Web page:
Ask Sindie: how to buy cover and avoid a tax trap

Your money problems solved

My partner and I have just had our second child and want extra life cover to minimise the financial difficulties if one of us should die.

Q. My partner and I have just had our second child and want extra life cover to minimise the financial difficulties if one of us should die.

A financial adviser friend tells me new policies should be put in trust to prevent any payout being included in either of our estates for inheritance tax [IHT] purposes.

It sounds complicated and expensive but I'm keen to do it if it could save money. How should I go about arranging a trust? If it makes any difference, we're not married.
DR, by email

A. Simple life cover that pays out on the death of the person insured at any point during its agreed "term" - usually 25 years - can soften the blow to a family's finances at a time of great emotional stress.

Yet many people don't realise that when they die, life insurance payouts are regarded as part of their estate and could count towards an IHT bill.

The taxman can take 40 per cent of any sum over £263,000, and rising property prices have left millions of people with assets above this threshold. Whether or not this applies to you, an insurance payout could push up the size of your estate and catch you in the IHT net.

Writing your cover "in trust" means that if you or your partner were to die (assuming you have each taken out a policy or bought joint cover), the money will bypass the taxman and be channelled into the trust instead for distribution to the surviving partner and children.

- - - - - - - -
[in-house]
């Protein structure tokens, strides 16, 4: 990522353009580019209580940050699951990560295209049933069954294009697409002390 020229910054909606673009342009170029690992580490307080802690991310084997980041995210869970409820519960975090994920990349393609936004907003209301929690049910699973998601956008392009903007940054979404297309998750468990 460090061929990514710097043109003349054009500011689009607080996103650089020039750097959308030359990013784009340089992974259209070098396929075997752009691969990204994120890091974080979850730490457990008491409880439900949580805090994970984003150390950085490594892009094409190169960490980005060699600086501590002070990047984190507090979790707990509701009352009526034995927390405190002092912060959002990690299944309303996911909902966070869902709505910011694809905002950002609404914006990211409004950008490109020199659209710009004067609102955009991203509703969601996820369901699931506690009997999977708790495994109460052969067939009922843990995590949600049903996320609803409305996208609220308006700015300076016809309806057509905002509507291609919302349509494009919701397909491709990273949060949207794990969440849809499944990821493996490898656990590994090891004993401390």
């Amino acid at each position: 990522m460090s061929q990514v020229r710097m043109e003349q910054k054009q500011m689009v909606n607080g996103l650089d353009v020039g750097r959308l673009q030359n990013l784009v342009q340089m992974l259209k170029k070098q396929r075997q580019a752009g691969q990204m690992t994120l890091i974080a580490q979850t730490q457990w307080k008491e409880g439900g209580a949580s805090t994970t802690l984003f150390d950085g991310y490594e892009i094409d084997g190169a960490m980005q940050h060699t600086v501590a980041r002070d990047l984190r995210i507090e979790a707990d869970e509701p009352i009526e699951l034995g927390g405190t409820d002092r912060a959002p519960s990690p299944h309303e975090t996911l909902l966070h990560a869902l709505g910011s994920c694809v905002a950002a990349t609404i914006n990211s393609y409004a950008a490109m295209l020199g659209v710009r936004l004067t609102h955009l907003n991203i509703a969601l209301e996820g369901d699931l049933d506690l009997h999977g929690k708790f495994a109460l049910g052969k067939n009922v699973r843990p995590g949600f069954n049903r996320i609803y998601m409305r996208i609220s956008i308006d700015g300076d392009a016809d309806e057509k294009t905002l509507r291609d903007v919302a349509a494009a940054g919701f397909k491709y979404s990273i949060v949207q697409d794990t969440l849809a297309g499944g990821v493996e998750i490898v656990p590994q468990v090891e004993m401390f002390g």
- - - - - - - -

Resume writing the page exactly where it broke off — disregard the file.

Even though the tax rules for married couples mean life-insurance payouts pass to spouses free of IHT, it is still a good idea for life cover to be written into trust. This usually ensures a speedier payout if one partner dies, since the money won't be held up while the will is in probate.

Creating the trust should be neither difficult nor expensive, although the cost will depend on where you buy it. First ask a policy provider (which may be a life assurer, broker or even a supermarket) if they include a trust form for free - or if there is a charge for doing so.

"It costs the provider a bit more to process [the policy], which is why some don't like to promote trusts," says Jason Wyer-Smith of Virgin Money.

If you buy life cover through a broker or financial adviser, a small sum - around £10 - is sometimes added to your bill to put the policy in trust.